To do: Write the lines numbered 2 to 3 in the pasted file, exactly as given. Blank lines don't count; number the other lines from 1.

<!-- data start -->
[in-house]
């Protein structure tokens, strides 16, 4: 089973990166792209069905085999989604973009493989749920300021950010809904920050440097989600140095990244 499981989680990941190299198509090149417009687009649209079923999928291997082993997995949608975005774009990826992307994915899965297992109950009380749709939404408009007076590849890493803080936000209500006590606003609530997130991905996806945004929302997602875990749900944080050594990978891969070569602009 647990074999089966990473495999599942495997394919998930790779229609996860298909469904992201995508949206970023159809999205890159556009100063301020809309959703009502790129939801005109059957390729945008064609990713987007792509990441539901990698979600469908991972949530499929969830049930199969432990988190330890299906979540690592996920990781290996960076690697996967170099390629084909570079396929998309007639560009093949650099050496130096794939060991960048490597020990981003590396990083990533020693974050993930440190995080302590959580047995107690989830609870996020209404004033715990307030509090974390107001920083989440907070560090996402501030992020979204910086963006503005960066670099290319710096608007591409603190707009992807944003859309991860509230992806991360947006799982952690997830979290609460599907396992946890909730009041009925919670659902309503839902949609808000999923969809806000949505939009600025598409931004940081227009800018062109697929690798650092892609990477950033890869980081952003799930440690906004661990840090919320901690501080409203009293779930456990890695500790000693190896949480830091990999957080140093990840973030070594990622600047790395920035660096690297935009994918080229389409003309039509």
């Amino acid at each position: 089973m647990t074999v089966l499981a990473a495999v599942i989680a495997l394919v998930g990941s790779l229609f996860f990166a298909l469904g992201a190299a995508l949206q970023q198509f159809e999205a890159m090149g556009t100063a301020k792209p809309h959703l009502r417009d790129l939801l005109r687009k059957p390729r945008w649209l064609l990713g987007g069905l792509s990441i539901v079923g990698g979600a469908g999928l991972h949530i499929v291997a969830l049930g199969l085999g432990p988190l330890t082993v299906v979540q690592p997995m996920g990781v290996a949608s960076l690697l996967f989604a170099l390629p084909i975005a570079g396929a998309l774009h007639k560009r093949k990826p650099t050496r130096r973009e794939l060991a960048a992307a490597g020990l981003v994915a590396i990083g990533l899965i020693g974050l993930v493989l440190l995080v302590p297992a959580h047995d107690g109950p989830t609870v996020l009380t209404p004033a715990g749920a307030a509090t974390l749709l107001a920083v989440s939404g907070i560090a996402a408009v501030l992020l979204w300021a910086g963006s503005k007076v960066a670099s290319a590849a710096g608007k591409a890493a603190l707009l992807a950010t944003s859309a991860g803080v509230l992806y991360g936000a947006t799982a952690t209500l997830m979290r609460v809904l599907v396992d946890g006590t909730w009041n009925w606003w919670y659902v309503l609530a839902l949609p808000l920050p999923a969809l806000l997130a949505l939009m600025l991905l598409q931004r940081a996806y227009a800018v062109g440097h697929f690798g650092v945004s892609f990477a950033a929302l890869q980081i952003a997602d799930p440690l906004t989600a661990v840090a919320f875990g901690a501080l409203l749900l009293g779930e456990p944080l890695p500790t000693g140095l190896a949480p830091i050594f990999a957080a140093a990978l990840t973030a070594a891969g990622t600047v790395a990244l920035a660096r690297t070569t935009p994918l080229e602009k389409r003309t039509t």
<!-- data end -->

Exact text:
């Protein structure tokens, strides 16, 4: 089973990166792209069905085999989604973009493989749920300021950010809904920050440097989600140095990244 499981989680990941190299198509090149417009687009649209079923999928291997082993997995949608975005774009990826992307994915899965297992109950009380749709939404408009007076590849890493803080936000209500006590606003609530997130991905996806945004929302997602875990749900944080050594990978891969070569602009 647990074999089966990473495999599942495997394919998930790779229609996860298909469904992201995508949206970023159809999205890159556009100063301020809309959703009502790129939801005109059957390729945008064609990713987007792509990441539901990698979600469908991972949530499929969830049930199969432990988190330890299906979540690592996920990781290996960076690697996967170099390629084909570079396929998309007639560009093949650099050496130096794939060991960048490597020990981003590396990083990533020693974050993930440190995080302590959580047995107690989830609870996020209404004033715990307030509090974390107001920083989440907070560090996402501030992020979204910086963006503005960066670099290319710096608007591409603190707009992807944003859309991860509230992806991360947006799982952690997830979290609460599907396992946890909730009041009925919670659902309503839902949609808000999923969809806000949505939009600025598409931004940081227009800018062109697929690798650092892609990477950033890869980081952003799930440690906004661990840090919320901690501080409203009293779930456990890695500790000693190896949480830091990999957080140093990840973030070594990622600047790395920035660096690297935009994918080229389409003309039509």
């Amino acid at each position: 089973m647990t074999v089966l499981a990473a495999v599942i989680a495997l394919v998930g990941s790779l229609f996860f990166a298909l469904g992201a190299a995508l949206q970023q198509f159809e999205a890159m090149g556009t100063a301020k792209p809309h959703l009502r417009d790129l939801l005109r687009k059957p390729r945008w649209l064609l990713g987007g069905l792509s990441i539901v079923g990698g979600a469908g999928l991972h949530i499929v291997a969830l049930g199969l085999g432990p988190l330890t082993v299906v979540q690592p997995m996920g990781v290996a949608s960076l690697l996967f989604a170099l390629p084909i975005a570079g396929a998309l774009h007639k560009r093949k990826p650099t050496r130096r973009e794939l060991a960048a992307a490597g020990l981003v994915a590396i990083g990533l899965i020693g974050l993930v493989l440190l995080v302590p297992a959580h047995d107690g109950p989830t609870v996020l009380t209404p004033a715990g749920a307030a509090t974390l749709l107001a920083v989440s939404g907070i560090a996402a408009v501030l992020l979204w300021a910086g963006s503005k007076v960066a670099s290319a590849a710096g608007k591409a890493a603190l707009l992807a950010t944003s859309a991860g803080v509230l992806y991360g936000a947006t799982a952690t209500l997830m979290r609460v809904l599907v396992d946890g006590t909730w009041n009925w606003w919670y659902v309503l609530a839902l949609p808000l920050p999923a969809l806000l997130a949505l939009m600025l991905l598409q931004r940081a996806y227009a800018v062109g440097h697929f690798g650092v945004s892609f990477a950033a929302l890869q980081i952003a997602d799930p440690l906004t989600a661990v840090a919320f875990g901690a501080l409203l749900l009293g779930e456990p944080l890695p500790t000693g140095l190896a949480p830091i050594f990999a957080a140093a990978l990840t973030a070594a891969g990622t600047v790395a990244l920035a660096r690297t070569t935009p994918l080229e602009k389409r003309t039509t």